The changing ritual of prediction
Those used to be the days in Sri Lanka, when elections
were easy to predict. Two thirds majorities were easy to predict; steamroller
majorities were easy to predict. They followed a pattern.
Then came the Jayewardene constitution, and as Mervyn de Silva the journalist
said, "even Howard Wriggins wouldn't have predicted election malpractices
after that.'' It's difficult to predict the margin of error that results
from rigging of polls.
This is an election in which President Kumaratunga, if she was in her
proper senses, would vote for the UNP. After all, half the President's
men are in that party now. But the problem is, even her vote might be robbed.
This is basically an election in which the survival factor is pitted
against the security factor. There is a collective gut feeling that the
UNP needs to return to power, for families — indeed the entire country
— to survive economically. As opposed to this, there is the uneasy underlying
perception that the UNP means encroachment, encroachment upon territory
by the LTTE, and erosion of personal security due to a UNP-LTTE Tamil party
Then there is the rigging factor. No EU or election monitoring expert
could predict how efficiently the rigging has been planned. But this time,
the PA is certainly acting with a greater sense of desperation. But this
is also counterbalanced by a sense of self-preservation.
The chances of losing in spite of rigging this time are more severe
for the PA activist. If the PA loses, the active election thug or goonda
could face unpleasant retaliation from the UNP, and the chance of that
happening this time is a little more real than in the abstract.
Theoretically, the UNP-led UNF combine should secure at least 115 seats.
Most of these would come from the urban rather than the rural districts;
but the survival factor counts in the rural districts as well, where there
is a prevalent idea that rural upward mobility is hampered by the stagflation
brought on by the PA administration.
The 115 with the help of other electoral alliances should enable the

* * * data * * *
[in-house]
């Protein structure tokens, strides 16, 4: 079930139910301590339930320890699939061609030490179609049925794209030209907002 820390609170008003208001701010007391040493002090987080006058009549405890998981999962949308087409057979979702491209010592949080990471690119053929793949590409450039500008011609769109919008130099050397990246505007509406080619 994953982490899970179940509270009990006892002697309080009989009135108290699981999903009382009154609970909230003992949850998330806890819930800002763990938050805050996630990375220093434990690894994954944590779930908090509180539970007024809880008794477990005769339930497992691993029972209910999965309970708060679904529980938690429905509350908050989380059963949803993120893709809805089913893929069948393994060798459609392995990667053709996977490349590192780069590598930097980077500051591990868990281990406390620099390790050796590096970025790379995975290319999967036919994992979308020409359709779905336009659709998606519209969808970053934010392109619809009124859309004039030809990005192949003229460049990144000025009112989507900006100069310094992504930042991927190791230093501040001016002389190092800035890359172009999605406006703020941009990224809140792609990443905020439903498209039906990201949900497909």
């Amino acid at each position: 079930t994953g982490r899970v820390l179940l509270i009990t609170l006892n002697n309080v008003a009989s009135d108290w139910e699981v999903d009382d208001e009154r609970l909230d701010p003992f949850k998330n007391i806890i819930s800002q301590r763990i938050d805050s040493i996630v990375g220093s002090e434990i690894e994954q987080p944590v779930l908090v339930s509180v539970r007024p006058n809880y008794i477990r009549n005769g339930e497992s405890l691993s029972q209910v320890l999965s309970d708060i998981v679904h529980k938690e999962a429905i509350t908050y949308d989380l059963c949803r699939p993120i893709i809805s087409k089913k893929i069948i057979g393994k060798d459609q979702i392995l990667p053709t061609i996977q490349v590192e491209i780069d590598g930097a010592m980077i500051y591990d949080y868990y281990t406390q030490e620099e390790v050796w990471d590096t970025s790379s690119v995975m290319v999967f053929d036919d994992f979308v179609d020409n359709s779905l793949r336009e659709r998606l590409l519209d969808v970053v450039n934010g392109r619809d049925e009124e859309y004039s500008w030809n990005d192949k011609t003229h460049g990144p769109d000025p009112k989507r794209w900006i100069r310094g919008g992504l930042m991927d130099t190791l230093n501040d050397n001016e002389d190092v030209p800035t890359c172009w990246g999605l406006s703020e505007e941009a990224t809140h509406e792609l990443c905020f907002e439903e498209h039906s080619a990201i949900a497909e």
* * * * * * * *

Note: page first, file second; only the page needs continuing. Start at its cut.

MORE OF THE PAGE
UNP to form a government, despite the fondest hopes of Chandrika Kumaratunga.
But, her choices will necessarily be limited. How many times can she dissolve
The JVP has received a kidney punch in the form of its leader Somawansa
Amarasinghe's Kalutara speech. Luck has been going the UNP's way.
If the UNP does form a government, the next question would be how long
it will last under a Kumaratunga presidency. Or alternately, how long will
the President last?
Who will call the shots under a government of cohabitation? Though it
is the prime minister who is said to be the peon under a JR constitution,
the President can in reality be reduced to peon status too. If the UNP
gets a handsome majority, for all intents and purposes, her hands could
be tied. To save face, she may be forced to resign.
That's the most probable course of events, if the elections are not
rigged. Then, there is the question of what may happen between now and
election day. On election eve, important figures in this country are prone
to lose their eyes. Governments may come and governments may go, but sympathy
goes on forever.
As things stand, it is difficult for the PA to salvage this election
in the last few days. Its campaign has been muted; it has not been able
to deal effectively with perceptions. The perception is that the PA is
losing. Anura Bandaranaike is in the party.
But, this battle is also an electoral intangible. It hasn't happened
before; no party with an incumbent President has lost a general election
except during the Wijetunga presidency, which was of course a different
story altogether due to the fact that Wijetunga was already at the fag
end of his term.
The Sri Lankan electorate tends to rely heavily on perceptions prevailing
on elections day. After the PA formed a government in 1994, Chandrika Kumaratunga
won the presidential election in a landslide.
The perception was heavily in favour of the UNP the day parliament was
dissolved a few months ago, and no doubt the PA has been able to make inroads
into this unfavourable perception by attacking the UNP on several fronts
— chief of which was the so-called LTTE connection.
The UNP could have done a better, more aggressive job of dealing with
these attacks, but neither has the UNP committed any major gaffe in this
campaign. Therefore the swing away from the UNP since the day parliament
was dissolved will not probably make a major dent in terms of outcome.
The UNP can and should win; but, by how much is more than an academic question.